A big question is whether, following the Democrats’ and Prestige Media’s months of declaring that white people are out to get blacks, and the Democratic candidates’ anti-vaxx dogwhistling against Trump’s emphasis on rapid vaccine development, whether enough blacks will allow themselves to be vaccinated.
     
    https://twitter.com/OfficialNOI/status/1333895041941647363

    https://twitter.com/NOIResearch/status/1333801341509017604

    Replies: @Jack D

    It would be fine with me if every single Black Muslim got covid, starting with Minister Farrakhan. Lou is 87 so a whiff of the ‘rona might well send him back to Allah.

    If they don’t want the white man’s medicine, fine with me. Good luck making a black vaccine.

  191. @lysias
    @Jack D

    We still don't know what the effects will be just one year after taking the shot.

    Replies: @Jack D

    This is true but from other vaccines it is known that the vast majority of side effects appear no later than 45 days from taking the shot. While it is not completely impossible that there will be long term side effects it’s highly unlikely. Anything is possible but when the possibilities are really really small you can make a decision that the risks are outweighed by the benefits. If you go out to your mailbox you might be hit by an out of control car but I still fetch the mail every day.

  192. @Muggles
    @Bard of Bumperstickers


    It’s a murderous scam of unprecedented dimensions. Nuremberg 2.0 is called for, immediately.
     
    Get this man some happy pills stat!

    Whatever you are eating or taking before bedtime, cut the dose!

    No one is saying getting a COVID vax is going to be mandatory. Relax, take deep breaths.

    A lot of these tough guys here complain about hysterical women, but yeesh. Just read what they write when they get the vapors!

    Replies: @J.Ross, @vhrm

    No one is saying getting a COVID vax is going to be mandatory. Relax, take deep breaths.

    Several people and groups (and i mean powerful and influential ones, not just random tweeters) are openly discussing or recommending it:

    https://www.today.com/health/will-covid-19-vaccine-be-mandatory-t190838

    In August, Australia’s prime minister suggested the vaccine would be mandatory in his country, but later backtracked on those comments.

    That same month in Virginia, the health commissioner said he planned on mandating the vaccine, but a spokeswoman for the state’s governor later said there were no plans to do so, local media reported.

    In November, the New York State Bar Association recommended the state consider making it mandatory for all residents to get the shot, except those exempted by doctors.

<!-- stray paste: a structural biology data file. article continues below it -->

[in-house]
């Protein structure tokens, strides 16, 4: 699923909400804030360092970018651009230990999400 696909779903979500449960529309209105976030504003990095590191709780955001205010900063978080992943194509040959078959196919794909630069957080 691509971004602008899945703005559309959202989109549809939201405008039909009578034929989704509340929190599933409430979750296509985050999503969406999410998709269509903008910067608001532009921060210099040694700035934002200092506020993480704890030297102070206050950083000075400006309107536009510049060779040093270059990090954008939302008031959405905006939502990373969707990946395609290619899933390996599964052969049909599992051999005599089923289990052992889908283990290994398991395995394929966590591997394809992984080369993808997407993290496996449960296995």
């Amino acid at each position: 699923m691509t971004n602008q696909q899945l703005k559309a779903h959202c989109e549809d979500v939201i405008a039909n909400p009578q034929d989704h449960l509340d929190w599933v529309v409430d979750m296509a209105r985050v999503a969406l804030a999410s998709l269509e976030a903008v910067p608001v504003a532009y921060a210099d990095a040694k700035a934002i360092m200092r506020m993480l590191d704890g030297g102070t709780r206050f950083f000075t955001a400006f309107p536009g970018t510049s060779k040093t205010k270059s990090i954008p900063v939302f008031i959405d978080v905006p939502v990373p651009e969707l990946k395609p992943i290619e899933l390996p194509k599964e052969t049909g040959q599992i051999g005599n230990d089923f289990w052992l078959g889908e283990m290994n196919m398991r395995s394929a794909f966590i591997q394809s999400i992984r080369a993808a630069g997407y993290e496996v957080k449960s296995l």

Cities have powers, too: In 2019, New York City required people living in four ZIP codes in Williamsburg, Brooklyn, to get the measles vaccine, prove they’ve already had it or face a $1,000 fine.

    Can an employer fire you if you refuse to get immunized?

    Yes, with some exceptions.

    “It’s perfectly legitimate for an employer to regulate to make the workplace safer,” Reiss said. “They can certainly fire you if you don’t want to follow health and safety rules.”

    and it goes on.

    So… in the current rather hysterical environment it’s more likely than not imo that the vaccine will be _practically_, if not technically required, especially in the blue states and internationally. The same way that having identification, a phone and bank account are not required, but you have to feel QUITE strongly about it to live your life without them.

    And given the unprecedented government trampling of civil liberties at the state and county levels and how it was welcome by large majorities in blue areas I think it’s quite likely that blue areas will just outright mandate it, because why not?

    Ironically (?) it will probably not be enforced in communities of color, just like the distancing hasn’t been and then the fact that vaccination rates are lower among POC will be used as further proof of systemic racism in the US. Wheel in the sky keeps on turning…

    • Agree: Pierre de Craon
  193. @El Dato
    OT: A fitting tribute to Weimar Collapse

    Nasdaq threatens 75% of listed companies with order to appoint women & LGBT or other 'diverse' directors to board – or else

    US stock exchange Nasdaq has warned listed companies they must appoint at least two “diverse” directors to their board – a ‘self-identified’ female and an “underrepresented minority” or LGBTQ person – or possibly face delisting.

     

    Those end-of-year company gangbangs are going to get better and better.

    Meanwhile:

    World’s most powerful radio telescope COLLAPSES in Puerto Rico, after decades of hunting alien signals from space

    The observatory had been closed since August, after an auxiliary cable snapped and tore a 100-foot gash in the dish. Following another cable breakage in early November, the NSF announced that its engineers were working on decommissioning the giant telescope.